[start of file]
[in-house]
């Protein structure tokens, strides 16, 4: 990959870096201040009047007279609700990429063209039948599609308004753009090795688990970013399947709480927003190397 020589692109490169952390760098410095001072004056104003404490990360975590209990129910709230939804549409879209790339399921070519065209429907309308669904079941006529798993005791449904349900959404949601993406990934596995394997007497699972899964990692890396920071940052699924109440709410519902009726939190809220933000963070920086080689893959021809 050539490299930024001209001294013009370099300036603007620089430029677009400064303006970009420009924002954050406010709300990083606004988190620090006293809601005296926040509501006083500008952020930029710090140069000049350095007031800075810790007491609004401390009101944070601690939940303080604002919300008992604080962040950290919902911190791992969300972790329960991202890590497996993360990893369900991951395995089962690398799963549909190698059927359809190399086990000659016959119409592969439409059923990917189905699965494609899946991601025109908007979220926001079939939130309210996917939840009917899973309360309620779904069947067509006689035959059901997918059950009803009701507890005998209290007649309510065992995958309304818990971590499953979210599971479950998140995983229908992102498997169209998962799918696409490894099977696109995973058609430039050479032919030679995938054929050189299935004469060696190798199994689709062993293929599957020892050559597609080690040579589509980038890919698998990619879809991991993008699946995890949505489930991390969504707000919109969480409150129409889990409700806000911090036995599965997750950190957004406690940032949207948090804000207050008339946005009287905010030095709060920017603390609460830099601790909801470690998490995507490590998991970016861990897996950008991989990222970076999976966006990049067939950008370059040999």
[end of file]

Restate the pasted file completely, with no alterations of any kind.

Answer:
[in-house]
């Protein structure tokens, strides 16, 4: 990959870096201040009047007279609700990429063209039948599609308004753009090795688990970013399947709480927003190397 020589692109490169952390760098410095001072004056104003404490990360975590209990129910709230939804549409879209790339399921070519065209429907309308669904079941006529798993005791449904349900959404949601993406990934596995394997007497699972899964990692890396920071940052699924109440709410519902009726939190809220933000963070920086080689893959021809 050539490299930024001209001294013009370099300036603007620089430029677009400064303006970009420009924002954050406010709300990083606004988190620090006293809601005296926040509501006083500008952020930029710090140069000049350095007031800075810790007491609004401390009101944070601690939940303080604002919300008992604080962040950290919902911190791992969300972790329960991202890590497996993360990893369900991951395995089962690398799963549909190698059927359809190399086990000659016959119409592969439409059923990917189905699965494609899946991601025109908007979220926001079939939130309210996917939840009917899973309360309620779904069947067509006689035959059901997918059950009803009701507890005998209290007649309510065992995958309304818990971590499953979210599971479950998140995983229908992102498997169209998962799918696409490894099977696109995973058609430039050479032919030679995938054929050189299935004469060696190798199994689709062993293929599957020892050559597609080690040579589509980038890919698998990619879809991991993008699946995890949505489930991390969504707000919109969480409150129409889990409700806000911090036995599965997750950190957004406690940032949207948090804000207050008339946005009287905010030095709060920017603390609460830099601790909801470690998490995507490590998991970016861990897996950008991989990222970076999976966006990049067939950008370059040999």